Potential etiologies of SIDSMA include atherosclerosis, cystic medial necrosis or degeneration of the arterial wall, trauma, mycosis, fibromuscular dysplasia, and inflammation [1, 12, 17, 18]. The potential risk factors include hypertension, smoking, hyperlipidemia, coronary heart disease, atherosclerosis, and diabetes mellitus [7, 19]. The exact pathophysiology of SIDSMA is not known; however, its preferential localization 2 to 6 cm after SMA origin should be favored by the abnormal mechanical stress on the anterior wall of the artery, between the fixed and mobile portions of the SMA at the pancreatic edge [12, 20, 21].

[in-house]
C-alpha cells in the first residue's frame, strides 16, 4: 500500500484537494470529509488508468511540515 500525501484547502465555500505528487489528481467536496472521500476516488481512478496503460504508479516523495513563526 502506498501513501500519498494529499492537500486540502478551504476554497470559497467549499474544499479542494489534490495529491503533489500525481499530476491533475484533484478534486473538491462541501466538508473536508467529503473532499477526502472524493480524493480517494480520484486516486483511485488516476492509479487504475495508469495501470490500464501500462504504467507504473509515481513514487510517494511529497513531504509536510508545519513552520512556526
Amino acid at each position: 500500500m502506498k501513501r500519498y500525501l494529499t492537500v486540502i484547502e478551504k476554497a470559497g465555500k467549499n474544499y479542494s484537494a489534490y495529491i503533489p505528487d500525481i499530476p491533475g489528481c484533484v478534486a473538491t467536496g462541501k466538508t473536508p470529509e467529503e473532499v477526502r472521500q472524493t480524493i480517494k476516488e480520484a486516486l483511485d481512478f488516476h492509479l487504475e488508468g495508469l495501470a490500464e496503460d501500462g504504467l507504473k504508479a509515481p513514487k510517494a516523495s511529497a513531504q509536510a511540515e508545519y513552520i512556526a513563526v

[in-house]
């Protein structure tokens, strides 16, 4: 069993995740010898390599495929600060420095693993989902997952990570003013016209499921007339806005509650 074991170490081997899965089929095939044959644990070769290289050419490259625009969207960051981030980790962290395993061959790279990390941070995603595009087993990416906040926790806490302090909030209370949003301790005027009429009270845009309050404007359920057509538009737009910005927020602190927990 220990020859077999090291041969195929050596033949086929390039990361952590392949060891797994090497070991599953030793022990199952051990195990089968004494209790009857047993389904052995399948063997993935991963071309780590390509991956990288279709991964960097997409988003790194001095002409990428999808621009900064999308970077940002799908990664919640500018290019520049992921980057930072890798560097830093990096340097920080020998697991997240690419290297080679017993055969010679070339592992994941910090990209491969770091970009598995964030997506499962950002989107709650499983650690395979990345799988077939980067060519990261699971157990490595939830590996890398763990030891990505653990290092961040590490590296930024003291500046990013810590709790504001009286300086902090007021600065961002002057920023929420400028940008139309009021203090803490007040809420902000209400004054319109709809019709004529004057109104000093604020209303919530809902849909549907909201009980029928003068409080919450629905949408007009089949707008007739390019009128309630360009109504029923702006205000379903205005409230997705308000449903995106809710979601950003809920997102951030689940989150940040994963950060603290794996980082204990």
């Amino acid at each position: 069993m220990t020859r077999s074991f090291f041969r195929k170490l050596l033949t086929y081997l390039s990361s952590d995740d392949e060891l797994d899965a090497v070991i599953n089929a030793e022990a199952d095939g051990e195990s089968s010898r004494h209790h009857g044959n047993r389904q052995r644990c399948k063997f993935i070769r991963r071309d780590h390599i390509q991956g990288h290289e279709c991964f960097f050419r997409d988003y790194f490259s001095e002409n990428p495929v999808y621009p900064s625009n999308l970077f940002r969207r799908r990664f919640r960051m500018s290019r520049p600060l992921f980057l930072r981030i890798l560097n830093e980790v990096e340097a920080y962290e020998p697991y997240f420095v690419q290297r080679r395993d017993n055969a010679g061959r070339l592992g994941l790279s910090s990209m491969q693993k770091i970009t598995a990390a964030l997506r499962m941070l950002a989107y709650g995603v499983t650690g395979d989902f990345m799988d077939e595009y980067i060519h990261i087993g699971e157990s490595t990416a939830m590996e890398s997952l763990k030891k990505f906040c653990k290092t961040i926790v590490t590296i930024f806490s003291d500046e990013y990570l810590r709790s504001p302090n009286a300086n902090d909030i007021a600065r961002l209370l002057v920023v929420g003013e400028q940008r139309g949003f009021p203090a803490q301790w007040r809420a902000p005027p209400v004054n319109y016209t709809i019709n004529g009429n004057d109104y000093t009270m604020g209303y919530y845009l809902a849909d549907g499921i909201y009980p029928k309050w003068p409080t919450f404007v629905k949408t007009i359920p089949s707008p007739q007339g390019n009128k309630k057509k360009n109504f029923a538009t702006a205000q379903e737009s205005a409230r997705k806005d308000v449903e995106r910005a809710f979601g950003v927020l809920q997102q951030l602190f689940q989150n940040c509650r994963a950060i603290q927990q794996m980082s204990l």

Recently, many studies have proposed treatment strategies for SIDSMA [3–7, 9, 11, 18, 22–24]. There are several treatment modalities for SIDSMA: conservative treatment, endovascular procedure, surgical repair, and bowel resection [3, 4, 9, 11, 13, 22, 23, 25–27]. Conservative management with or without anticoagulation for symptomatic SIDSMA has been reported to have a high clinical success rate, 90–95%, without recurrence of symptoms [15, 22, 23, 25]. It is not difficult to decide on either conservative management for asymptomatic patients or emergency operation for patients with bowel infarction or arterial rupture [2–4, 6, 7, 9, 11, 13–15, 22, 23, 25]. The indications for surgical treatment are arterial rupture, aneurismal dilation (>2 cm in diameter), bowel infarction, a positive peritoneal irritation sign, and progressive or persistent abdominal pain despite conservative treatment [2, 4, 9, 15]. However, there are controversies in the treatment strategy for patients with persistent abdominal pain despite conservative management and complete obstruction due to thrombosis or stenosis of the SMA true lumen [12, 15, 25, 26, 28, 29]. Causes of failure in conservative treatment include persistent abdominal pain, the development of aneurismal enlargement, a ruptured SMA aneurysm, and evidence of bowel ischemia or infarction [4, 15, 25].